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An increasing number of destinations in countries throughout all regions of the world are tourism hot-spots for adventure, eco-travel, edu-tourism, leisure travel and medical tourism, in the health and wellness travel niche. As with any other service industry, growth in a region’s or specific country’s tourism trends directly impacts their hospitality sector’s development. Where growth is present, the hospitality sector expands and jobs are created, more services are provided and a larger volume of export dollars are earned and received by a country.

Today, inbound tourism is a major international trade category. It ranks fourth worldwide as an export category, behind fuels, chemicals and automobile products, and is the main source for foreign exchange income. These dynamics apply equally in the medical tourism sector as more and more countries develop a thriving healthcare cluster to cater to potential patients, medical travelers, and wellness seekers.

In any country looking to fully develop a medical tourism market, travel and hospitality service providers must be part of a formulated development plan. From travel agencies handling inbound and outbound flights and local on the ground transport, to hotel stays before and after procedures and companion tourist attraction services, the need to pair up service providers into a ‘seamless continuum’ is becoming crucial and integral to a country’s development of a growing medical tourism niche market. To the degree that this is done well, a destination’s earned reputation and credibility as a healthcare cluster hub is directly impacted.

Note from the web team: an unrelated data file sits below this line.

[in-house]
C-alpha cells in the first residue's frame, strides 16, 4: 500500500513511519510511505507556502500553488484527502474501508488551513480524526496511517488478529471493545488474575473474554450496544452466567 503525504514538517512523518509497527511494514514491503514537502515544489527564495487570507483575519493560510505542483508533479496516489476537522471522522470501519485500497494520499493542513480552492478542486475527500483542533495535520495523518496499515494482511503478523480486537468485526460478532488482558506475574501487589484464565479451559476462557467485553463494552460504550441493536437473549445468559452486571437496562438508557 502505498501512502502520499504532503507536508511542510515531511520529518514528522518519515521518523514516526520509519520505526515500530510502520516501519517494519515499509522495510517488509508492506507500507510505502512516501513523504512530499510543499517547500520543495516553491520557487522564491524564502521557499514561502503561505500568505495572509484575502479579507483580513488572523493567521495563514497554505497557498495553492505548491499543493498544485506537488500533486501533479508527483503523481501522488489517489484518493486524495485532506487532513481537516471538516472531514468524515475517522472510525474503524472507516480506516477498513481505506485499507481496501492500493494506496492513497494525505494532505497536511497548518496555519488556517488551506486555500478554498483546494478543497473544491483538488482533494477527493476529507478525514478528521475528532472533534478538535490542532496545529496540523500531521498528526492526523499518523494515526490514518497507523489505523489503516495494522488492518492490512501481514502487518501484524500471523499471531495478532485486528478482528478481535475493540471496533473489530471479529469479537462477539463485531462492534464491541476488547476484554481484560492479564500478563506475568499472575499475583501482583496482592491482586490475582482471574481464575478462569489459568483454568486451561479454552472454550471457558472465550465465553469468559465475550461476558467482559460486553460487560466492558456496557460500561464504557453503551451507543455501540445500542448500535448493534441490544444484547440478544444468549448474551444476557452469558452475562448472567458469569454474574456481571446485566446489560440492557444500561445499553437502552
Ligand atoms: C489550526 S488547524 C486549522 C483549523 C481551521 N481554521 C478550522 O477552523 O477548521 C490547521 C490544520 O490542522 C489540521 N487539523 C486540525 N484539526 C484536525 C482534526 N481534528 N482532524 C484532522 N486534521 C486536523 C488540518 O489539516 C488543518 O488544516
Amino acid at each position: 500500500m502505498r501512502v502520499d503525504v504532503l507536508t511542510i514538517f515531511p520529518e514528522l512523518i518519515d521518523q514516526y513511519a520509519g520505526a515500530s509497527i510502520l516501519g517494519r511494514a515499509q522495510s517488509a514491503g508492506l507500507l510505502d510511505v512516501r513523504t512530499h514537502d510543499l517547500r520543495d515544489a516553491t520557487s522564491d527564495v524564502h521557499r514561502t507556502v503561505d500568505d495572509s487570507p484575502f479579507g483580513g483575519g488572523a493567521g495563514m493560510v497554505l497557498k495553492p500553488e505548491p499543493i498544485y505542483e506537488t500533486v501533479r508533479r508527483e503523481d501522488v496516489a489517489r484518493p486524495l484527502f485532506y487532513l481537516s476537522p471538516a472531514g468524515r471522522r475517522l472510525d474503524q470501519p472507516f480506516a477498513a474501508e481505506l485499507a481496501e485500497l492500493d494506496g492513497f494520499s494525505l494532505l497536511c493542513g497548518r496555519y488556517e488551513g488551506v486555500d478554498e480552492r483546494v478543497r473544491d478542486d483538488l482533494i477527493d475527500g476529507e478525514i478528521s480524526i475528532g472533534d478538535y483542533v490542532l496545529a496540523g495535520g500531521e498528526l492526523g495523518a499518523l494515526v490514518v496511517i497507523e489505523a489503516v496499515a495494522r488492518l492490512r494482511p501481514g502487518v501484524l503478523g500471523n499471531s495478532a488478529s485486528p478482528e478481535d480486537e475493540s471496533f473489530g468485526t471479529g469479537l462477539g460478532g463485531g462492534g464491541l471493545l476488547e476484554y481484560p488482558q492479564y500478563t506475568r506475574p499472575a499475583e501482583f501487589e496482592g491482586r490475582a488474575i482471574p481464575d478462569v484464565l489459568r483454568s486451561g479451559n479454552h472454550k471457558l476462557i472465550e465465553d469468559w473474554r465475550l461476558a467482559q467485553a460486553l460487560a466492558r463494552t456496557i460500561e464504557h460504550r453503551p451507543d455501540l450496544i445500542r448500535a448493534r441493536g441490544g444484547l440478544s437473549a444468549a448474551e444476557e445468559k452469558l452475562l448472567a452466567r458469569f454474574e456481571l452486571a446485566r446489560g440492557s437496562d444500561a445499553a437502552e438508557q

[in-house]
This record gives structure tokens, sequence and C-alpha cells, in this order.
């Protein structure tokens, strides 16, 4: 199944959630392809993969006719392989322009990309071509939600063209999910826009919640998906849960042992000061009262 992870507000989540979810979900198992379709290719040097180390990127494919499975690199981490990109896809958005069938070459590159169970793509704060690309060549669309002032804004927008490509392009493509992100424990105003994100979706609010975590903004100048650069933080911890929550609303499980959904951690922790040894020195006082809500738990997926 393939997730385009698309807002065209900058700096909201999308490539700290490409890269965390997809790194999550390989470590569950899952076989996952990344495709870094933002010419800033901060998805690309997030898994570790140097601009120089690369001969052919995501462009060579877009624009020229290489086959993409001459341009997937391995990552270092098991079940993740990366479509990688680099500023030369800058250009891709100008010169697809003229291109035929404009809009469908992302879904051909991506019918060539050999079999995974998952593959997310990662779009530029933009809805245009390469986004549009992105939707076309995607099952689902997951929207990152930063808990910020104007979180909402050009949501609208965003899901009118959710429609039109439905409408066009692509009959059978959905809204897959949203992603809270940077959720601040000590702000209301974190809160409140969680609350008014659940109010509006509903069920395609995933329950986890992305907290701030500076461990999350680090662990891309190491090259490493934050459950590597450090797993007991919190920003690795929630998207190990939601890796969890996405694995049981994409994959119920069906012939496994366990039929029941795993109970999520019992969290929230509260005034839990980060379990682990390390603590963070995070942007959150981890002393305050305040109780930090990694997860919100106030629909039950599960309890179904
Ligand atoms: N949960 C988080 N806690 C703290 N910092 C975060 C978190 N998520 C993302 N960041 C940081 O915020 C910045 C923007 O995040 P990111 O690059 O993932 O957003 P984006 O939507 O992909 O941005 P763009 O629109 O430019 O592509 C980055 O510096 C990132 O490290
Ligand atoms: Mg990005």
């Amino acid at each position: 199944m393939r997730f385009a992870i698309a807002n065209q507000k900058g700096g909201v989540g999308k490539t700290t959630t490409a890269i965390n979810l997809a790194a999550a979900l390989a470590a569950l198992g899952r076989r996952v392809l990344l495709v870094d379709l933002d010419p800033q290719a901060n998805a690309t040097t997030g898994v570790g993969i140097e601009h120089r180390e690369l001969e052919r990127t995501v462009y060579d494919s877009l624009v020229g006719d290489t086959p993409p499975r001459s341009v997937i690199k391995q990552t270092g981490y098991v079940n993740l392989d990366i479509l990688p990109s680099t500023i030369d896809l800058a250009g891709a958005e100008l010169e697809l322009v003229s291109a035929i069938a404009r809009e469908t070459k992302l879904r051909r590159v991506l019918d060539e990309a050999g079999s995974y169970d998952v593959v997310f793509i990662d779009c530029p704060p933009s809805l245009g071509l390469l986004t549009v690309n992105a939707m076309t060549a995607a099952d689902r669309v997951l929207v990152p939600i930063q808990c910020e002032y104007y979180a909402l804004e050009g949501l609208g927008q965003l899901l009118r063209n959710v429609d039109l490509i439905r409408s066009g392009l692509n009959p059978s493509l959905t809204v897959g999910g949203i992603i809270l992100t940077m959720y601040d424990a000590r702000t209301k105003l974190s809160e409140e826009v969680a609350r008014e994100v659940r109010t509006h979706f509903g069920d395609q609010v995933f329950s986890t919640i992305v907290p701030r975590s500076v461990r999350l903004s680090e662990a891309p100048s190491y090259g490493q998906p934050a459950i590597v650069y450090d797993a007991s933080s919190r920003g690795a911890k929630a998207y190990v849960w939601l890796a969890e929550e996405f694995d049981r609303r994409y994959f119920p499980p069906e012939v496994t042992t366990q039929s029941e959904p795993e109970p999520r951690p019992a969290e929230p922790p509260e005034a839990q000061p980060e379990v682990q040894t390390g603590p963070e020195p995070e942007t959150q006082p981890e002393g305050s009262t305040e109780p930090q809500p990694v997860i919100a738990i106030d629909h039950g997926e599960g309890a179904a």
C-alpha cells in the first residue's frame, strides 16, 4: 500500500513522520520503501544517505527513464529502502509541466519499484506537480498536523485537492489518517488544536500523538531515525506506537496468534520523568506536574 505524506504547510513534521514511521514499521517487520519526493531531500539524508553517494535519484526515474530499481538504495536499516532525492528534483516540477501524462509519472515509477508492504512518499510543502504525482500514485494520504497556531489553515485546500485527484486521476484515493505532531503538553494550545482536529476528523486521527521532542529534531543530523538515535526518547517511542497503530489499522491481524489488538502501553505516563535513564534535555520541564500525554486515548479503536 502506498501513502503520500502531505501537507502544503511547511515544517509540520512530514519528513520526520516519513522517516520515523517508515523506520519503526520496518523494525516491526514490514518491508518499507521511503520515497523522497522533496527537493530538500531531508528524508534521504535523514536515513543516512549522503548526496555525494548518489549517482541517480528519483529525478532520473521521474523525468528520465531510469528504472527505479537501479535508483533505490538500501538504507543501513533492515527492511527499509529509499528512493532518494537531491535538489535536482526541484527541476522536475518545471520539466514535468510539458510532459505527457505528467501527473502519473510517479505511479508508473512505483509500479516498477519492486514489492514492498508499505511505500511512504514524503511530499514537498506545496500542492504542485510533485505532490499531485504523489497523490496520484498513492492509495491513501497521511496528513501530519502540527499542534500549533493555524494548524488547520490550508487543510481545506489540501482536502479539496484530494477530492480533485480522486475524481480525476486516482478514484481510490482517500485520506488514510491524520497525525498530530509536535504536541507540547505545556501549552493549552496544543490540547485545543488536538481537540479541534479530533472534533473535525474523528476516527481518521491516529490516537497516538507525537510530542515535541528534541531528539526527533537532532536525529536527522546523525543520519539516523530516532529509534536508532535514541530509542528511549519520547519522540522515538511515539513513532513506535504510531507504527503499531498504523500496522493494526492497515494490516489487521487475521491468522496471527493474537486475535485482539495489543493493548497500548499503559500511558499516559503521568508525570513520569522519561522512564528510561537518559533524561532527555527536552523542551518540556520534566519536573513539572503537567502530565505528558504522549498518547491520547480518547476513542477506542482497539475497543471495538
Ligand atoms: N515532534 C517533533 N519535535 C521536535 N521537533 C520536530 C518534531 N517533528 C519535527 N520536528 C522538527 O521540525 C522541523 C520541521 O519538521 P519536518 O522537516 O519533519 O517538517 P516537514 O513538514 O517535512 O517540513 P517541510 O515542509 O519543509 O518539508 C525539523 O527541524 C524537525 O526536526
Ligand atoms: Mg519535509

Some travel agencies, airlines and hotels have already taken the lead, partnering with hospitals in order to get a share of the medical tourism pie. This trend will only continue to grow because, in essence, medical tourism is a bridge between two worlds and a link between two industries: that of health care and hospitality. Common sense dictates that more integration and merging can only increase and improve efficiencies, financial and otherwise; inter-dependence is the theme ‘du jour’.

“We should be married but separated,” Executive Vice President of Well-Being Travel Anne-Marie Moebes said. “What we do well is travel, it may not be as complicated as the medical industry but it is a complicated business.” According to Moebes, patients need face-to-face contacts but Well-Being Travel does not want its agents involved in the medical side.

“Finally, the time is right for the medical and travel industries to work together to provide consumers with a consulting service that expertly manages all of their medical travel needs around the world from one source. Currently a $20 billion market, studies have predicted that medical tourism could reach $100 billion by 2012. The market opportunity is tremendous, and now is the time to tap this trend.” said Moebes, in a recent press release.

“In that way we partnered with Companion Global,” she said. “We believe strongly that we need to partner with medical specialists and we will stay on the travel side of this business.”